During World War I (WWI), the armies had a serious problem: they did not have a system  for classifying their recruits by assessing their intelligence and capabilities, and they therefore could not assign the best fitting tasks for them. Although there were some tests that aimed to measure personality characteristics, none could meet the demands of the crowded armies (Schultz & Schultz, 2012). For this reason, psychologists in Europe and the United States began to work on new methods that would be useful in the recruitment processes. In Germany, “psycho technicians” of the time were developing aptitude tests that helped assign people to several different tasks (e.g., operating the radio, being a pilot, driving a truck…), while in England selection techniques for the military personnel were being developed (Shephard, 2015).  On the other side of the Atlantic, Robert Mearns Yerkes (1876–1956) offered his services to the US Army and expanded the usefulness and representative power of currently existing tests by developing the Army Alpha and Beta Tests, and Walter Dill Scott (1869 – 1955) utilized industrial job recruitment methods to assess the qualifications of millions of soldiers (Schultz & Schultz, 2012).

These developments not only marked the beginning of a new era in psychology, but also raised the credibility of the discipline as a whole. In America, psychology’s newfound popularity helped portray it as an accessible discipline to everyone, while in Europe it was clear that psychology was decidedly different from philosophy, because it had demonstrated how useful it, in fact, could be (Shephard, 2015). Throughout the world, institutes for industrial and applied psychology were being founded and many companies even set up their own psychology laboratories (Schultz & Schultz, 2012). These new advancements meant that job opportunities were on the rise for aspiring psychologists as their help was needed in a variety of areas; technological and advertising industries, businesses, schools… Thus, industrial and organizational psychology was formally beginning, and the other areas, whether they be applied or not, were given the chance to grow as well (Landy, 1997).

When World War Two (WWII) began, it once again reaffirmed the usefulness of the methods that psychologists had put forward. WWII also forced the techniques to be revisioned and refined, since the growth of new technology required the selection of even more skilled personnel (Schultz & Schultz, 2012). Furthermore, as WWII reasserted the necessity and beneficial nature of applied psychology, more and more funding was coming through, which later spurred the installment of many different fields alongside the industrial and organizational; such as clinical and educational psychology. This also required formal training standards, the implementation of which changed the practice of psychology entirely and further increased its reputation as a respectable area of study (Kaplan & Sacuzzo, 2013).  In addition, many psychologists did not stay in their enclave but spread across the labor market and brought with them the newest methods of personnel selection and engineering psychology (Fitts, 1946; Schultz & Schultz, 2012).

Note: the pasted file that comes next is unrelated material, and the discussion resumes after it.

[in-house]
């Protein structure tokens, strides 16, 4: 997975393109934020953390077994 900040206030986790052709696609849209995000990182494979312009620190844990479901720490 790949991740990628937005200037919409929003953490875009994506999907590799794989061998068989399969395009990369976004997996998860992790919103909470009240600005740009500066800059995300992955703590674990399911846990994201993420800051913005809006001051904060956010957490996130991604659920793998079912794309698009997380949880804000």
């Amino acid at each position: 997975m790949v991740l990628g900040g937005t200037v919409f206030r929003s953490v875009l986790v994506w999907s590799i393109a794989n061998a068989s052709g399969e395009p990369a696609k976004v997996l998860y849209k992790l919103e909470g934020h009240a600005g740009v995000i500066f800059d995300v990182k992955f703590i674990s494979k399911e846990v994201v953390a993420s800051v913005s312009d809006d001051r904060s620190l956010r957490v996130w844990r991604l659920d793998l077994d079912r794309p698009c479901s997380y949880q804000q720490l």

It must also be noted that the effects of the war was not limited to the practical matters, but also urged psychologists to think about human nature itself. After witnessing the horrifying nature of war, Sigmund Freud claimed, for instance, that anger and the will to destruct were some of the main motivators of human behavior (Schultz & Schultz, 2012). Furthermore, there were large numbers of soldiers who had been traumatized by the war, and the efforts for their treatment and rehabilitation also widened the horizons of applied psychology: it was no longer limited to the frightening asylums, but to everybody (Lloyd, 2015).

In conclusion, we can say that WWI and WWII helped the development of different fields of applied psychology by introducing the practice to the world and improving its credibility; after which society was in need of many different applications: from organizing the most efficient business environments to organizing the healthiest minds.


Fitts, P. (1946). German applied psychology during World War II. American Psychologist, 1(5), 151-161. http://dx.doi.org/10.1037/h0059674

Kaplan, R., & Saccuzzo, D. (2013). Psychological testing. Belmont, CA: Wadsworth, Cengage Learning.

Landy, F. (1997). Early influences on the development of industrial and organizational psychology. Journal Of Applied Psychology, 82(4), 467-477. http://dx.doi.org/10.1037/0021-9010.82.4.467

Lloyd, A. (2015). Mental Health for the Everyman: World War II’s Impact on American Psychology (Undergraduate). University of Washington Tacoma.

Schultz, D., & Schultz, S. (2012). A history of modern psychology (10th ed., pp. 29-46). Australia: Thomson/Wadsworth.

Shephard, B. (2015). Psychology and the Great War, 1914–1918 | The Psychologist. Thepsychologist.bps.org.uk. Retrieved 24 December 2017, from https://thepsychologist.bps.org.uk/volume-28/november-2015/psychology-and-great-war-1914-1918

Written for my “History of Psychology” class in 26.12.2017.

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